Greenifed City Blocks

To celebrate city life, the intention to include the green life balance is a consistent focus for San Franciscans. The folks of Friends of the Urban Forest, who tirelessly dedicate skills, resources and time to bring more of Mother Nature to the streets, have chosen to celebrate 2014 Earth Day with a gift to neighbors. Careful city planning and drought resistant plant selections have transformed 969 square feet of concrete into beautiful gardens. The 500 block of Broderick Street in

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Liveable SF: Big Plans for Potrero Avenue

  What makes a neighborhood become more of a community? What does making a neighborhood more livable mean to you? To one of my neighbors, Gillian Gillet, it means long term projects with an end game that adds up to a more livable city for us all. From Gillian Gillet, Director of Transportation Policy: “As some of you may know, I’ve been active in trying to make our neighborhood more safe, livable and walkable since about 2002 when I began

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Public Housing, Community Friend or Foe?

Affordable housing in San Francisco may be an urban legend. Since 2000 the Bayview Hunter’s Point Community Revitalization Concept Project Area Committee has started to write history. Striving to return balance to a desperate community, historically labeled by crime, gang activity and under employment, the Project Area Committee (PAC) has stepped forward to repair these neighborhoods. Drawing in hungry developers with the promise of $95million residential construction contracts, the committee has lobbied on behalf of this struggling environment. The project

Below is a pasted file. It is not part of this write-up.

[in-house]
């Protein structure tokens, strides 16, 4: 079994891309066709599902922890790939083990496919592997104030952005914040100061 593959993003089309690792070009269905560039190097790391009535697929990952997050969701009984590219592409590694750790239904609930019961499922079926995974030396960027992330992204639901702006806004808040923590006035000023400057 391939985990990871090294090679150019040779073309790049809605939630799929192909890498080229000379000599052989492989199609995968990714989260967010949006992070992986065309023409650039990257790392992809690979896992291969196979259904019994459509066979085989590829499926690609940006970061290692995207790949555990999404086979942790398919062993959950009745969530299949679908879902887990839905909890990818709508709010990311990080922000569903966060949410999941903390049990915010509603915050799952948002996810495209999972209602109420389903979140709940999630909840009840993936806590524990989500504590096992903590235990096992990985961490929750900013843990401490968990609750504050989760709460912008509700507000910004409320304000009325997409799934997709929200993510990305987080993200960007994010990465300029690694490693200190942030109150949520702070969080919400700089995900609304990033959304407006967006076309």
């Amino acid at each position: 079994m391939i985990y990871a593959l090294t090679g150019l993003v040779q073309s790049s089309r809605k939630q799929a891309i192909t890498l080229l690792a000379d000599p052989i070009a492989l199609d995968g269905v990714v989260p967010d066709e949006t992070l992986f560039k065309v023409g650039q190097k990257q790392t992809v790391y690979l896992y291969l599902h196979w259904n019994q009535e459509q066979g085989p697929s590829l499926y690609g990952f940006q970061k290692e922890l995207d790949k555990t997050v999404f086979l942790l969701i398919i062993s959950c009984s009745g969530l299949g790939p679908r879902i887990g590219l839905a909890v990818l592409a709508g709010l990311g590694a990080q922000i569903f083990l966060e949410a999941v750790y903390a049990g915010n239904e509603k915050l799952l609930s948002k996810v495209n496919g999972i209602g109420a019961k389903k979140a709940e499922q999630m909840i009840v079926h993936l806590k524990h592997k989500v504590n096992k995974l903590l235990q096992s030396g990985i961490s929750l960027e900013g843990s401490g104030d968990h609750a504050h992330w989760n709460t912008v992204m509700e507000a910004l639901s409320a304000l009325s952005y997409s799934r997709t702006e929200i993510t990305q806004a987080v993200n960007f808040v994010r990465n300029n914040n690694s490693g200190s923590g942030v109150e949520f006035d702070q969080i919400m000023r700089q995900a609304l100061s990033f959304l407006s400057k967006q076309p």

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Street Trees, Community/Civic Dynamic, and its Effect on Home Values!

Here in San Francisco, a city that touts its green image, many are surprised to find that only 13.7% of the city is covered in tree canopy. If you’re lacking a reference for what this number means, it’s actually less than most major cities, some notables being: Detroit, Los Angeles, and San Jose. The September newsletter from our local arborist enthusiasts – Friends of the Urban Forest – spells out this surprising information and also calls attention to the fact

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Proposed Committee for Mandated Developer Public Art

Luis Cancel, San Francisco’s Director of Cultural Affairs, would like final say on public art installations developers are required to install. Over the past 25 years, a mandate has stated that large projects in the Financial District and along upper Market spend at least 1% of their total construction budget on on public art; that can add up to millions of dollars in some cases. Cancel, however, believes chosen art of late has been sub par. Without providing specific examples of what

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